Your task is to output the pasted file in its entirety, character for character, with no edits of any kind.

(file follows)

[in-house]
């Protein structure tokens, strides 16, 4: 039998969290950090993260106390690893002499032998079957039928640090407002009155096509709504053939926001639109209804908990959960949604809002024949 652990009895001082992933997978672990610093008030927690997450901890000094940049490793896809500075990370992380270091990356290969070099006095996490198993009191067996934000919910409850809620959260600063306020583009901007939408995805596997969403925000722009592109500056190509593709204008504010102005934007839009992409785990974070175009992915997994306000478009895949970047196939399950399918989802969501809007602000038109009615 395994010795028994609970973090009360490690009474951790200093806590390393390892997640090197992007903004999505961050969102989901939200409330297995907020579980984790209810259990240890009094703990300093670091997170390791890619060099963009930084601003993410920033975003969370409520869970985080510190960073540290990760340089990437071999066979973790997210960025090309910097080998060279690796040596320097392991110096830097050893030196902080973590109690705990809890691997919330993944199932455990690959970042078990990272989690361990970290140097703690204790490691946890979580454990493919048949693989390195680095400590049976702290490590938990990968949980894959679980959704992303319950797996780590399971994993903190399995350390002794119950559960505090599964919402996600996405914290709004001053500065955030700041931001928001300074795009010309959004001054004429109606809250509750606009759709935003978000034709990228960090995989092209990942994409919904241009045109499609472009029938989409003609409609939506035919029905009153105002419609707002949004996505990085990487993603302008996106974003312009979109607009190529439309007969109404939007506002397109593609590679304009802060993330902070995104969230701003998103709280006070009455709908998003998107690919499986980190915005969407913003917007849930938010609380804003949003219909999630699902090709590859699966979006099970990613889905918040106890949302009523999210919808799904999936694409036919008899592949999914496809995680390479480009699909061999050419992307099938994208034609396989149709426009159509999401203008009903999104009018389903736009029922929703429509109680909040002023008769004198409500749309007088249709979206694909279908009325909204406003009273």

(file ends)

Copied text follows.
[in-house]
């Protein structure tokens, strides 16, 4: 039998969290950090993260106390690893002499032998079957039928640090407002009155096509709504053939926001639109209804908990959960949604809002024949 652990009895001082992933997978672990610093008030927690997450901890000094940049490793896809500075990370992380270091990356290969070099006095996490198993009191067996934000919910409850809620959260600063306020583009901007939408995805596997969403925000722009592109500056190509593709204008504010102005934007839009992409785990974070175009992915997994306000478009895949970047196939399950399918989802969501809007602000038109009615 395994010795028994609970973090009360490690009474951790200093806590390393390892997640090197992007903004999505961050969102989901939200409330297995907020579980984790209810259990240890009094703990300093670091997170390791890619060099963009930084601003993410920033975003969370409520869970985080510190960073540290990760340089990437071999066979973790997210960025090309910097080998060279690796040596320097392991110096830097050893030196902080973590109690705990809890691997919330993944199932455990690959970042078990990272989690361990970290140097703690204790490691946890979580454990493919048949693989390195680095400590049976702290490590938990990968949980894959679980959704992303319950797996780590399971994993903190399995350390002794119950559960505090599964919402996600996405914290709004001053500065955030700041931001928001300074795009010309959004001054004429109606809250509750606009759709935003978000034709990228960090995989092209990942994409919904241009045109499609472009029938989409003609409609939506035919029905009153105002419609707002949004996505990085990487993603302008996106974003312009979109607009190529439309007969109404939007506002397109593609590679304009802060993330902070995104969230701003998103709280006070009455709908998003998107690919499986980190915005969407913003917007849930938010609380804003949003219909999630699902090709590859699966979006099970990613889905918040106890949302009523999210919808799904999936694409036919008899592949999914496809995680390479480009699909061999050419992307099938994208034609396989149709426009159509999401203008009903999104009018389903736009029922929703429509109680909040002023008769004198409500749309007088249709979206694909279908009325909204406003009273």